As well as the display, a programmed voice says what the name of the next bus stop is. A few metres from the bus stop the voice says 'arriving at' followed by the bus stop name.

The great thing is that this technology actually works and the voice guidance means you don't have to ask the bus driver or passengers where to get off if you are unfamiliar with the route.

The other cool thing about the bus service is the bus and cycle only road that it travels along for part of the route. The road was built on an old rail track, so it is long and straight. In fact this stretch has a speed limit of 40 miles an hour with no other traffic other than some cyclists. Actually that is the other great thing about the road, it's perfect for cyclists. See the video I took (note the video was taken on the return journey):

You'll notice the automated bus stop announcements in the video and also it's just like travelling on a train or tram! Even the bus stops look like train stations. Other parts of the route are normal and I would say the E2 service is quicker than the E1 service for getting between Fareham centre and Gosport centre.
Another cool thing I haven't shown are the special maps at each stop that have a circle on them indicating the 15 minute walking radius from the bus stop to show what is within range of the stop. The same idea I had here with my google map and 1 mile walking circle.

At Gosport I had to change buses again and took a 34 to Lee On Solent.

Below is a photo of one of the huge SRN4 hovercraft at the museum, in this case The Princess Margret which I think was 'stretched' later in its life. A relative of mine worked for BHC at Cowes in the late 1960s and I had the privilege as a child to go up into the cockpit of one of these when it was being repaired at the Cowes factory. These beasts are the biggest hovercraft ever built and carried cars and passengers across the channel to France before the channel tunnel was built.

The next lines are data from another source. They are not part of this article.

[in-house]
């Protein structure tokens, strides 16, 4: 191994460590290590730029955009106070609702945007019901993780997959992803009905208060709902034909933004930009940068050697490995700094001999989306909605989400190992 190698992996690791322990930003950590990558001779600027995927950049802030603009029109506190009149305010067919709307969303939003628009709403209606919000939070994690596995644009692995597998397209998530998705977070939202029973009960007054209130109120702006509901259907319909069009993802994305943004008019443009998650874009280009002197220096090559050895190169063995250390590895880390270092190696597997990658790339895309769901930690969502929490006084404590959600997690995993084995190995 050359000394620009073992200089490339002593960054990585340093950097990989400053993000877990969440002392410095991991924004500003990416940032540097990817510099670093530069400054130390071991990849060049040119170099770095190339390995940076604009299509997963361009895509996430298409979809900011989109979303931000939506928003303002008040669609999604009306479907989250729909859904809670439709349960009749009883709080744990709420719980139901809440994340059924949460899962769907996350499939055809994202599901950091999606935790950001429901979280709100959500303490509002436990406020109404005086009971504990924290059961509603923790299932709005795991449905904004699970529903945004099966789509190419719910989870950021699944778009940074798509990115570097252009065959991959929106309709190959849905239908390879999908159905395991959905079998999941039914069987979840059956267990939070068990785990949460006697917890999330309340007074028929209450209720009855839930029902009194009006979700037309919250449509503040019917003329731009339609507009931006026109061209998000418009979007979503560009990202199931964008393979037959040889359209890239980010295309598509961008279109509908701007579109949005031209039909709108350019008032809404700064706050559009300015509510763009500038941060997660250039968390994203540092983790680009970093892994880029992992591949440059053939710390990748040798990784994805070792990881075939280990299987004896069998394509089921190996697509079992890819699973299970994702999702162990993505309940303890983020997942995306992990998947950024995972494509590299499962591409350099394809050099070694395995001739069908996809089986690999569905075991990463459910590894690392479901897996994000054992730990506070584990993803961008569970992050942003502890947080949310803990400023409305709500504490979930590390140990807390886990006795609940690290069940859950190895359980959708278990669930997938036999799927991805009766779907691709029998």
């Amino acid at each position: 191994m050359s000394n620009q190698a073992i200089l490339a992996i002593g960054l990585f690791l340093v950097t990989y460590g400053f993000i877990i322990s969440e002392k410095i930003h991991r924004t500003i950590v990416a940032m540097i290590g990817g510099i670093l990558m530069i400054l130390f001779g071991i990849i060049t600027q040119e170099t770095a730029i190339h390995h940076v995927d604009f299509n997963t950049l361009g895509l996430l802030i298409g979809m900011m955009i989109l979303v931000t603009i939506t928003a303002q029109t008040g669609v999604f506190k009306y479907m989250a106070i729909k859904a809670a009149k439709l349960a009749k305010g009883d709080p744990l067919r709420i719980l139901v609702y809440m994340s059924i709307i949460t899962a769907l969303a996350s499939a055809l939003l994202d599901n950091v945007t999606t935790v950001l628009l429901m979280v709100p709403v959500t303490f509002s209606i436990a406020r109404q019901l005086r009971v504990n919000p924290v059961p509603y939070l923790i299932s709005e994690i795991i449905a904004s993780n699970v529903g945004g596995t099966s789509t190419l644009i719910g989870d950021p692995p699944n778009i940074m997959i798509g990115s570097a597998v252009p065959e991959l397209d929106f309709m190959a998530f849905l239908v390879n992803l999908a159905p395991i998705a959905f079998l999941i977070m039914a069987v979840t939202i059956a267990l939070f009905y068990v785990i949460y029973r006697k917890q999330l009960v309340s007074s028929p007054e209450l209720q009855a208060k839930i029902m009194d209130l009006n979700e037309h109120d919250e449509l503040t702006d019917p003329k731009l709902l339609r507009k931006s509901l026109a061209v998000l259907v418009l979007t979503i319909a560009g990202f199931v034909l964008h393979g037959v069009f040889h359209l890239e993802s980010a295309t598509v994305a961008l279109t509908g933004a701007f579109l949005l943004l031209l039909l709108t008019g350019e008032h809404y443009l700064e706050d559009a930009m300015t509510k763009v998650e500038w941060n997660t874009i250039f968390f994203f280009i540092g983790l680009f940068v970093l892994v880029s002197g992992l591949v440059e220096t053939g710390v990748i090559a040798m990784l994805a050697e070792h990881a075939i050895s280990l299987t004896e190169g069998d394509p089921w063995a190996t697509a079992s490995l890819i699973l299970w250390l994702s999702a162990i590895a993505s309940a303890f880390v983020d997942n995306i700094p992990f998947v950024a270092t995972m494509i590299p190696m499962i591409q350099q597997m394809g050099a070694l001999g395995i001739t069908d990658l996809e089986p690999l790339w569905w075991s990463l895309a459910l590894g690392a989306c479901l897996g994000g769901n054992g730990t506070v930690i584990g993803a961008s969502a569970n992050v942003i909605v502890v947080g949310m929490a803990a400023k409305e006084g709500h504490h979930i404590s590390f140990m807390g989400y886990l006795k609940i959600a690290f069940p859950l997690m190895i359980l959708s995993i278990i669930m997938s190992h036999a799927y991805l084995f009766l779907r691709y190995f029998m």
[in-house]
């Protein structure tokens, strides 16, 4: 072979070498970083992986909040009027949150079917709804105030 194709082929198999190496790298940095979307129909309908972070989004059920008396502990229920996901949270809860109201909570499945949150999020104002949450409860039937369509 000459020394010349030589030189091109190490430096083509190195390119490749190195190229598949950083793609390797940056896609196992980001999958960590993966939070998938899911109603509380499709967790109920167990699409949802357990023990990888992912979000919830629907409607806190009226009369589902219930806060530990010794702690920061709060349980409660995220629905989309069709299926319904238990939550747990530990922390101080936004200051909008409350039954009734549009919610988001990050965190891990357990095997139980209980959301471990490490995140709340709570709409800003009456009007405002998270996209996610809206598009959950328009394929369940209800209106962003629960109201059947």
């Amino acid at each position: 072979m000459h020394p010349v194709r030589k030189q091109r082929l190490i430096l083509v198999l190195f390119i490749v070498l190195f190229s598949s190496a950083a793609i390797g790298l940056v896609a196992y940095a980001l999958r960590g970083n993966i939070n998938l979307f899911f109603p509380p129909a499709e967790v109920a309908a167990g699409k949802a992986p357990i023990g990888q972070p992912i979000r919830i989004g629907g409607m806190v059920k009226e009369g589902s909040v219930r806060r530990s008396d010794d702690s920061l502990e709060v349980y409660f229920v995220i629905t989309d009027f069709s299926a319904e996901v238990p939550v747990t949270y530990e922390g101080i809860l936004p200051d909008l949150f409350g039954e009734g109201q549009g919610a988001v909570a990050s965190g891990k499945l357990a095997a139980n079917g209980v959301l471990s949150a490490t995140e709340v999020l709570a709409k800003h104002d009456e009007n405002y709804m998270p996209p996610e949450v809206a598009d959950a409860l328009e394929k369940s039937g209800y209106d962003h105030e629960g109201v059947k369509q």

There are two smaller hovercraft parked in front of the SRN4, but I don't know what they are, I think one is a military vehicle. 

Below is a close up of the vehicle entrance of the SRN4. Not sure what the two window cabin inside the vehicle deck is for. I think its either for cabin crew/staff access to the passenger deck via the vehicle deck, or maybe contains control panels, or is for access to the engines??

SRN4 main door to vehicle deck

Talking of military hovercraft there was a military looking vehicle parked at the front of the musuem, painted navy grey. I don't have a clue what that cylindrical tower is for (see photo below). A look out post?? On the opposite side is a crane, so I assume it is some sort of amphibious recovery vehicle.

In the to the rear you can see the 2nd SRN4 at the museum, minus the propellors and a Hoverspeed logo on one of the tail fins.

Military vehicle with 'tower'

Whilst I was there a young lad was testing out a small hovercraft, unfortunately I didn't get any video, just a photo:

Operational small hovercraft

Haven't been to Lee On Solent shopping centre before, but was quite impressed with it's two butchers, a grocers and a fish monger!It was just like an old shopping centre and seemed quite busy.

Part of Lee On Solent shopping centre

Overall seems like a pleasant place. I think if I were to do the journey again, I would take the bus down to Gosport Ferry, take the ferry across and then the number 34 or 4 to Lee On Solent. Might be a bit more expensive, but fewer bus changes.